Navigating EU Posted Workers
and A1 Certificates

Navigating EU Posted Workers and A1 Certificates

Over the past three weeks, our Brexit newsletters have reviewed EU Business Visitors, UK Business Visitors, and last week we discussed UK nationals traveling to the EU for short-term visits to the Schengen Area.

It is important to note that the risks are high for non-compliance with each country’s regulations. Protect your organisation and travellers from severe penalties for non-compliance by using the Post-Brexit Business Travel Assessment. In less than five minutes, business visitors are offered guidance on what is required for travel as well as a Support Letter to make travel entry as easy as possible.

Take the Assessment

EU Posted Workers

Today we’re focusing on EU Posted Workers and A1 Certificates. These hot topics continue to be areas of focus in the European travel industry for good reason – posted workers are making the news and the consequences and potential fines are significant for employers. For example, last year French Labour Minister Elisabeth Borne warned that the government will intensify the attack on posted work as part of economic recovery planning.

But, what exactly is a 'posted worker'? A posted worker is a person who, for a limited period of time, carries out his or her work in the territory of an EU Member State other than the state in which he or she normally works.

There are three types of postings:

  1. Workers at client sites
  2. Workers at affiliated entities
  3. Workers at temporary employment agencies

The main aim of Posted Worker Directives is to guarantee fair working conditions for workers, and set standards to which employers must adhere. For instance, employers must meet the following standards to remain compliant with these directives:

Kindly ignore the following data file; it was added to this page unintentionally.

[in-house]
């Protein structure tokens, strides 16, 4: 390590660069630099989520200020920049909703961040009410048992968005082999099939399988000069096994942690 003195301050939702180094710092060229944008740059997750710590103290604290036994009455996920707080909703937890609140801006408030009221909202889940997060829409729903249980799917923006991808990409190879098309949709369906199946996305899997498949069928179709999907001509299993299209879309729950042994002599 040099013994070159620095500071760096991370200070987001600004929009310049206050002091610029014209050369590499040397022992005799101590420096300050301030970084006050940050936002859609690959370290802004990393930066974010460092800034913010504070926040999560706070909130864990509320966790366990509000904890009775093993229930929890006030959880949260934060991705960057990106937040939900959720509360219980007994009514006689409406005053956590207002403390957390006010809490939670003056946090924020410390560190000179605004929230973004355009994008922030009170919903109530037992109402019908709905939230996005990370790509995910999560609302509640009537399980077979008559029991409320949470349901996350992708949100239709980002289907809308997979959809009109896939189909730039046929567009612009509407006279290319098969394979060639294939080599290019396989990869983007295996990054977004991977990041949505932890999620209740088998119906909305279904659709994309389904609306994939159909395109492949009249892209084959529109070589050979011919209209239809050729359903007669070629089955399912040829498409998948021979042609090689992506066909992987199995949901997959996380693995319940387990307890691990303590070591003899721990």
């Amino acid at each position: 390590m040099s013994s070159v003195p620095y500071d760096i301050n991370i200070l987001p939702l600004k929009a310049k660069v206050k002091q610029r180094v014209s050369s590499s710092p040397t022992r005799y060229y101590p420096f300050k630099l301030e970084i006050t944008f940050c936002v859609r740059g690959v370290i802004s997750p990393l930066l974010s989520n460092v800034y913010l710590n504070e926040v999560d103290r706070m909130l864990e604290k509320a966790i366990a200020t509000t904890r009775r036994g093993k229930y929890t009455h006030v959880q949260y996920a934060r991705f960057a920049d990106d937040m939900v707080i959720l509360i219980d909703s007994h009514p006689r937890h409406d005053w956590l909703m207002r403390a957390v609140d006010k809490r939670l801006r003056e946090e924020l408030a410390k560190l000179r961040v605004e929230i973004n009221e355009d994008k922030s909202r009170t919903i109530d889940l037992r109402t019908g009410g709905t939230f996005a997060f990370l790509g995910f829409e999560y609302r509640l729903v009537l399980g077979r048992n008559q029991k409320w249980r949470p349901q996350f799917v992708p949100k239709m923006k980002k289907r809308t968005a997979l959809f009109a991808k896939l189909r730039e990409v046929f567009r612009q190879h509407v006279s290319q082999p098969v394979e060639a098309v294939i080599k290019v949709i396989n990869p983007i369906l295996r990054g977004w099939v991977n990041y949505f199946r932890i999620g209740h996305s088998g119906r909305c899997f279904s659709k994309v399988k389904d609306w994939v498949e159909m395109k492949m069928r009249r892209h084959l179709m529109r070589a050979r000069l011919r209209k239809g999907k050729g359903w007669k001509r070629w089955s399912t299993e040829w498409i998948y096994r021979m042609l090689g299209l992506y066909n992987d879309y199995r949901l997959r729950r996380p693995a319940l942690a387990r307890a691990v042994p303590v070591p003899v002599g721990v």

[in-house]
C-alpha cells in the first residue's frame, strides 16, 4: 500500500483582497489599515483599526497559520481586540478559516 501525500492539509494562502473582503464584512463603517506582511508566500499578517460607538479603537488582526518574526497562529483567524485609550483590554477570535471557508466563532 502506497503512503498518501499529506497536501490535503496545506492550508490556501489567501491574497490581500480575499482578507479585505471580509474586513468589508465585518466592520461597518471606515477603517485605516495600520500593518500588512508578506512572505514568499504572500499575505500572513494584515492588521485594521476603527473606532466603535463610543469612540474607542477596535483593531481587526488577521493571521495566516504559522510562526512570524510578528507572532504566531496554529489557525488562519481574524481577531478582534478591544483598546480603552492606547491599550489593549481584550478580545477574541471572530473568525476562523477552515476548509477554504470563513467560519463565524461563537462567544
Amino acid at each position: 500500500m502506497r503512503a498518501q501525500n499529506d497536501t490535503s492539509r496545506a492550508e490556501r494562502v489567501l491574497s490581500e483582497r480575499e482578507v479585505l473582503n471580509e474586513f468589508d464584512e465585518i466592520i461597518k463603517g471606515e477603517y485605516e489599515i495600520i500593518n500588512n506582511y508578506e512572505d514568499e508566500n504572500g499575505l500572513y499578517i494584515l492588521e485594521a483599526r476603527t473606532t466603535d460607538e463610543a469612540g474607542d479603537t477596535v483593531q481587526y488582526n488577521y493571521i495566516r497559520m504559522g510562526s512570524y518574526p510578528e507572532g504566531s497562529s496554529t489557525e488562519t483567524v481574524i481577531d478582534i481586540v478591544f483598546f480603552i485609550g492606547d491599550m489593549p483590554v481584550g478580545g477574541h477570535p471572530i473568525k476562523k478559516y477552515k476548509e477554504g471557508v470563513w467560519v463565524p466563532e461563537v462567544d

Working Conditions – a worker must adhere to certain terms and conditions of employment of their host country if the terms are more advantageous than those of their home country.

Posted Worker Notifications (PWNs) – these PWNs are submitted to the relevant authorities (typically the local Ministry of Labour or Social Security) disclosing assignment details of the posting, often including working conditions.

Record Keeping – mandatory records usually need to be held at the workplace and by a liaison during posting (this varies by country).

Appoint a Company Liaison – a company’s representative, serving as the contact person for the local authority. In case of a workplace inspection, or an audit after the posting is complete, the local authority will contact the liaison to request records relating to the assignment.

Posted worker non-compliance risks include financial penalties, operational disruptions, and reputational damage. For more in-depth information about posted workers read 'Do I Have a 'Posted Worker'' by CIBTvisas’ Immigration Division, Newland Chase.

A1 Certificates

For a posted worker to continue to be covered by the social security system in their home country, the employer must request an A1 Certificate from the social security institution in the home country and inform the host country’s authorities. There are two types of A1 Certificates: single state and multi-state.

The A1 Certificate:

  • Proves that a traveller is subject to the social security of their home country and therefore does not have to pay social security to a country in which they will be working temporarily.
  • Must be applied for and obtained prior to travel. Note that each Member State has its own forms, systems, and processing times.
  • Has been in place in EEA countries and Switzerland since 2010, for persons 'posted' in another of those countries on a temporary basis, even for short business meetings.

A1 Certificate enforcement efforts are being accelerated in recent years, in particular in France, Austria, Switzerland, and Spain. Risks for not obtaining an A1 Certificate prior to travelling may result in substantial fines by the relevant authorities, as well as the traveller being forced to stop working or being refused entry to trade fairs, conferences, hotels, etc.

In the often-confusing and frequently-changing area of posted worker rules, there is no substitute for knowledgeable and experienced professional guidance. For assistance with a potential posted worker assignment, you are encouraged to reach out to your dedicated CIBTvisas Account Manager for more information. Don’t have an Account Manager? Contact us.

Next week, we’ll break down how companies can prepare for this transformed travel landscape.


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